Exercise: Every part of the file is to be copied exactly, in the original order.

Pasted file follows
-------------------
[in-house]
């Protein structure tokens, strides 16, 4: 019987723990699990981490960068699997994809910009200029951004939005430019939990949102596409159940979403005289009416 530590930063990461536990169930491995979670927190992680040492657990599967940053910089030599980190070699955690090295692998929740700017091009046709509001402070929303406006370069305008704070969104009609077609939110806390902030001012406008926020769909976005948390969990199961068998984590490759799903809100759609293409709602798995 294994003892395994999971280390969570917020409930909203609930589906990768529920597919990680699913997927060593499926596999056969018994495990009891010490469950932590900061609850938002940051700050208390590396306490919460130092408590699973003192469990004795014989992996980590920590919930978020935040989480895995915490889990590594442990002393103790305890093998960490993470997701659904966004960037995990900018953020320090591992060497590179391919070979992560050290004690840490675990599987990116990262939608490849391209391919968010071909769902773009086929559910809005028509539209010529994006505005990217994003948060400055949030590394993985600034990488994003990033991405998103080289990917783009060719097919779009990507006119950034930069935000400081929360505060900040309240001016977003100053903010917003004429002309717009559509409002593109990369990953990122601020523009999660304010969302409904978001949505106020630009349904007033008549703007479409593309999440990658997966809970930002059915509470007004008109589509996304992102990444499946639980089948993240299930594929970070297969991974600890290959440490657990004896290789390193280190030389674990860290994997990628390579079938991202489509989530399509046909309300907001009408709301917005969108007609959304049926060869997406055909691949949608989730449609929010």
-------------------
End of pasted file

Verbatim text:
[in-house]
């Protein structure tokens, strides 16, 4: 019987723990699990981490960068699997994809910009200029951004939005430019939990949102596409159940979403005289009416 530590930063990461536990169930491995979670927190992680040492657990599967940053910089030599980190070699955690090295692998929740700017091009046709509001402070929303406006370069305008704070969104009609077609939110806390902030001012406008926020769909976005948390969990199961068998984590490759799903809100759609293409709602798995 294994003892395994999971280390969570917020409930909203609930589906990768529920597919990680699913997927060593499926596999056969018994495990009891010490469950932590900061609850938002940051700050208390590396306490919460130092408590699973003192469990004795014989992996980590920590919930978020935040989480895995915490889990590594442990002393103790305890093998960490993470997701659904966004960037995990900018953020320090591992060497590179391919070979992560050290004690840490675990599987990116990262939608490849391209391919968010071909769902773009086929559910809005028509539209010529994006505005990217994003948060400055949030590394993985600034990488994003990033991405998103080289990917783009060719097919779009990507006119950034930069935000400081929360505060900040309240001016977003100053903010917003004429002309717009559509409002593109990369990953990122601020523009999660304010969302409904978001949505106020630009349904007033008549703007479409593309999440990658997966809970930002059915509470007004008109589509996304992102990444499946639980089948993240299930594929970070297969991974600890290959440490657990004896290789390193280190030389674990860290994997990628390579079938991202489509989530399509046909309300907001009408709301917005969108007609959304049926060869997406055909691949949608989730449609929010």